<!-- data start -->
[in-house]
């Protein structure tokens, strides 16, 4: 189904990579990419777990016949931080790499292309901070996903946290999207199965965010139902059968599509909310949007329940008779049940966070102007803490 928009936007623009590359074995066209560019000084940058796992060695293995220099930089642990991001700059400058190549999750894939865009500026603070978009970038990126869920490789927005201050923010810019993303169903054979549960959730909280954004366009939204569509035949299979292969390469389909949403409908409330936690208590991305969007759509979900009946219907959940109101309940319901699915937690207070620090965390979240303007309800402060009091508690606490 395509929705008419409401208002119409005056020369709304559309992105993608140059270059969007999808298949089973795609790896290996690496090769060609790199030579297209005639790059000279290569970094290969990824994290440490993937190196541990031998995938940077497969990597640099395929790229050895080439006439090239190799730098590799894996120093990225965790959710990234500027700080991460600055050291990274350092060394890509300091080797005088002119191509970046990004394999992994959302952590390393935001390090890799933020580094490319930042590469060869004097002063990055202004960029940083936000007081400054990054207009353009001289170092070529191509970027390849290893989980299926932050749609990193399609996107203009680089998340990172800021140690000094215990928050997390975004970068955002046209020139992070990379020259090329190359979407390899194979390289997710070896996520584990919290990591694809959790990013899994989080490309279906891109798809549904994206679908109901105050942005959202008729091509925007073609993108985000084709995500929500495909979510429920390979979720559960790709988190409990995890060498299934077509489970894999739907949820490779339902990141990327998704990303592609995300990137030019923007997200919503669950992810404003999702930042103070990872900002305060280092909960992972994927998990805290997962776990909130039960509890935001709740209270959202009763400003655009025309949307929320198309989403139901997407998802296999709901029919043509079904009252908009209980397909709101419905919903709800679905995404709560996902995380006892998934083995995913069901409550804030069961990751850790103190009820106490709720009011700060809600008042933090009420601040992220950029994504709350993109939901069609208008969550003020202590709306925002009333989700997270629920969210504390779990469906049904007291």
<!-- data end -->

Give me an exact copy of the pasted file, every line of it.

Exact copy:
[in-house]
């Protein structure tokens, strides 16, 4: 189904990579990419777990016949931080790499292309901070996903946290999207199965965010139902059968599509909310949007329940008779049940966070102007803490 928009936007623009590359074995066209560019000084940058796992060695293995220099930089642990991001700059400058190549999750894939865009500026603070978009970038990126869920490789927005201050923010810019993303169903054979549960959730909280954004366009939204569509035949299979292969390469389909949403409908409330936690208590991305969007759509979900009946219907959940109101309940319901699915937690207070620090965390979240303007309800402060009091508690606490 395509929705008419409401208002119409005056020369709304559309992105993608140059270059969007999808298949089973795609790896290996690496090769060609790199030579297209005639790059000279290569970094290969990824994290440490993937190196541990031998995938940077497969990597640099395929790229050895080439006439090239190799730098590799894996120093990225965790959710990234500027700080991460600055050291990274350092060394890509300091080797005088002119191509970046990004394999992994959302952590390393935001390090890799933020580094490319930042590469060869004097002063990055202004960029940083936000007081400054990054207009353009001289170092070529191509970027390849290893989980299926932050749609990193399609996107203009680089998340990172800021140690000094215990928050997390975004970068955002046209020139992070990379020259090329190359979407390899194979390289997710070896996520584990919290990591694809959790990013899994989080490309279906891109798809549904994206679908109901105050942005959202008729091509925007073609993108985000084709995500929500495909979510429920390979979720559960790709988190409990995890060498299934077509489970894999739907949820490779339902990141990327998704990303592609995300990137030019923007997200919503669950992810404003999702930042103070990872900002305060280092909960992972994927998990805290997962776990909130039960509890935001709740209270959202009763400003655009025309949307929320198309989403139901997407998802296999709901029919043509079904009252908009209980397909709101419905919903709800679905995404709560996902995380006892998934083995995913069901409550804030069961990751850790103190009820106490709720009011700060809600008042933090009420601040992220950029994504709350993109939901069609208008969550003020202590709306925002009333989700997270629920969210504390779990469906049904007291």